The Minnesota State Fair has been canceled six times during its long history, twice due to disabling or deadly illnesses. The 2020 fair was canceled due to the COVID-19 pandemic. The 1946 fair was canceled due to a polio outbreak.
The 1945 fair was canceled during the final months of World War II, when fuel rationing was important to the war effort. Part of the fairgrounds was still being used for the war effort.
People had gone two years without strolling the Midway, riding rides or walking through the livestock barns. Minnesotans eagerly looked forward to the 1946 state fair.
News accounts from papers across Minnesota described the upcoming festivities. The Hennepin County superintendent of schools quizzed sixth, seventh and eighth graders at that county’s fair. The winners of the current events quiz would go to the state fair.
4-Hers worked on their projects, sewing clothes and grooming livestock. Midway attractions were described. Those entering canning and food preservation contests read up on entry details. Some pre-fair contests had already taken place.
But In the weeks leading up to the 1946 state fair, theaters, swimming pools and community gathering places across Minnesota closed. County fairs were canceled. Schools announced delays in the start of classes.
The 1940s were a different time. People traveled less, which affected how polio spread as compared to COVID-19. Yet there weren’t the sanitation measures that are routine today.
Lakes, ponds and swimming pools provided relief from summer heat. But they also were prime places for polio to proliferate. Public gatherings also allowed polio to keep moving through the state.
Polio, or poliomyelitis, is caused by the polio virus. The virus spreads from person to person. It can infect the spinal cord, causing varying levels of paralysis. Infection can spread to the brain as well. According to the Centers for Disease Control, between 2 and 10 out of 100 persons infected will die of polio.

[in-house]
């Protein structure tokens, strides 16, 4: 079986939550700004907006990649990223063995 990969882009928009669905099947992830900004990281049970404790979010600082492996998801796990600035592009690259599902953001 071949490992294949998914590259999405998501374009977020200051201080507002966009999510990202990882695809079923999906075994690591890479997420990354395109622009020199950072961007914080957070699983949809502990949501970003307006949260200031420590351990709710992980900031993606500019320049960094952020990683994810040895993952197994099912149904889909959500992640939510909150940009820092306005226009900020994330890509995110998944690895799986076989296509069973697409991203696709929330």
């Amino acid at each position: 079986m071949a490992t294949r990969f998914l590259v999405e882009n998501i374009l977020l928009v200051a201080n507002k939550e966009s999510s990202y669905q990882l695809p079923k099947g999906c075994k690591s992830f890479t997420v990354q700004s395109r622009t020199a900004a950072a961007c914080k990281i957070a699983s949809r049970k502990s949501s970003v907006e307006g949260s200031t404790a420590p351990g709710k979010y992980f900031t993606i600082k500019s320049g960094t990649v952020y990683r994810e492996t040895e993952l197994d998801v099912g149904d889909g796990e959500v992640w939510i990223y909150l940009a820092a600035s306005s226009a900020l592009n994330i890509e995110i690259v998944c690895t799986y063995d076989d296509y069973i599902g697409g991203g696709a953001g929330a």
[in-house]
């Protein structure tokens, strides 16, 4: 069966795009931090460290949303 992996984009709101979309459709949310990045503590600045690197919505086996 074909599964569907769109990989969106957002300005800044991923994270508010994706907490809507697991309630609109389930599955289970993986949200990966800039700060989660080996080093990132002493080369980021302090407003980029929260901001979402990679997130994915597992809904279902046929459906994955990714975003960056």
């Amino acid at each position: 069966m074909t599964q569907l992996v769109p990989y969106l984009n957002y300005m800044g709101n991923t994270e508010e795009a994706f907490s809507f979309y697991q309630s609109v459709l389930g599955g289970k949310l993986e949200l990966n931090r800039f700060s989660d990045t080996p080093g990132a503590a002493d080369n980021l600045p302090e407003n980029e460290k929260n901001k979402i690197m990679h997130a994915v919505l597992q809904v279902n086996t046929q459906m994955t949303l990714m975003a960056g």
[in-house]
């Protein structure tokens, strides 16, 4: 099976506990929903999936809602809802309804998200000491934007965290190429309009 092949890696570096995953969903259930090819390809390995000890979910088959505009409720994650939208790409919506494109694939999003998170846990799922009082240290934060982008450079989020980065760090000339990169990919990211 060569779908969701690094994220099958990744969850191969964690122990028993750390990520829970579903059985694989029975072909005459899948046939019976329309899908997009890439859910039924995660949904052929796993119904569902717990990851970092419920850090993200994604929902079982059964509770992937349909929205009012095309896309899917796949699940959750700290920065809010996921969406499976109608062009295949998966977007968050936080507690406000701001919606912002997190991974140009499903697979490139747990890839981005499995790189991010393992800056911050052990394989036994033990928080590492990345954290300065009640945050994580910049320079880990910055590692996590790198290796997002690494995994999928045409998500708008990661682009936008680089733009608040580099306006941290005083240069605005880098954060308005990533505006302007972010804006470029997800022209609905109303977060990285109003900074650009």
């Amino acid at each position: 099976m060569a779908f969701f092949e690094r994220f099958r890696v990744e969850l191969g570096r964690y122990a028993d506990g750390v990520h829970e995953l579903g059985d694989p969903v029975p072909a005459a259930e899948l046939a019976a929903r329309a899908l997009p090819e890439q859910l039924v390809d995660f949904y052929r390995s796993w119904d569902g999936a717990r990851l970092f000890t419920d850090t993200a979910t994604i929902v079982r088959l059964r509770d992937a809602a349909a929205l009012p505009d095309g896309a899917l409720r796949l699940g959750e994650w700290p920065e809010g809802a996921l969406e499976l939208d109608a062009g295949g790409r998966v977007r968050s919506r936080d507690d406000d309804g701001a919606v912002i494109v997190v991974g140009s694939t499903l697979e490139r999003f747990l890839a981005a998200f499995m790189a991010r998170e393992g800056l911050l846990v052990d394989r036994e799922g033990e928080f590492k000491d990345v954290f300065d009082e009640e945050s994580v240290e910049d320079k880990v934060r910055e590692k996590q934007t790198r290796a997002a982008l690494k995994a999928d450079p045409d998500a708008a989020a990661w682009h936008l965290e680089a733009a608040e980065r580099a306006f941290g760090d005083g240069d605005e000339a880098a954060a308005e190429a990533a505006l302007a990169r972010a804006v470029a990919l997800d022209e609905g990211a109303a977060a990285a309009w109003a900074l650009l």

Polio rates were rising as the fair neared. In 1946, there would be more than 3000 polio cases in Minnesota and 226 deaths. Many were children and young people.
The state fair’s cancelation was ordered by Dr. QA.J. Chesley, secretary of the Minnesota Department of Health. The fair board estimated it lost more than $100,000 in canceled contracts. But the potential for disease, disability and the loss of life was a much more serious concern.
The cancelation was met with disappointment. The St. Cloud Times took aim at Minneapolis, trying to tie the recent Minneapolis Aquatennial to the disease’s spread. noting that the Aquatennial festival had taken place earlier in the summer. The Times said the epidemic had started in Minneapolis.
The effects of that lost summer and polio epidemics were long-lasting. News reports from years ago showed people encased in iron lungs. The large devices allowed polio patients to breathe. Others wound up using wheelchairs, crutches or braces for mobility.
Many affected by the polio epidemic were children. Children who recovered could develop post-polio syndrome decades later, with renewed muscle pain, weakness or paralysis.
While it’s easy to draw some parallels between the 1946 fair and the pandemic-related cancelation of 2020, it’s important to note some key differences.
Polio was first identified in 1908, although outbreaks occurred in the 19th century.
Future President Franklin Delano Roosevelt was stricken with polio in 1921. But mass vaccinations weren’t available for polio until 1954.
Contrast that to COVID-19, which was identified in late 2019. Mass vaccines were rolled out in spring 2021. Advances in science have made a big difference in how disease causes disability, and in how we work and play.
The History Note is a monthly column produced in cooperation with the Minnesota Governor’s Council on Developmental Disabilities. Past History Notes and other disability history may be found at www.mnddc.org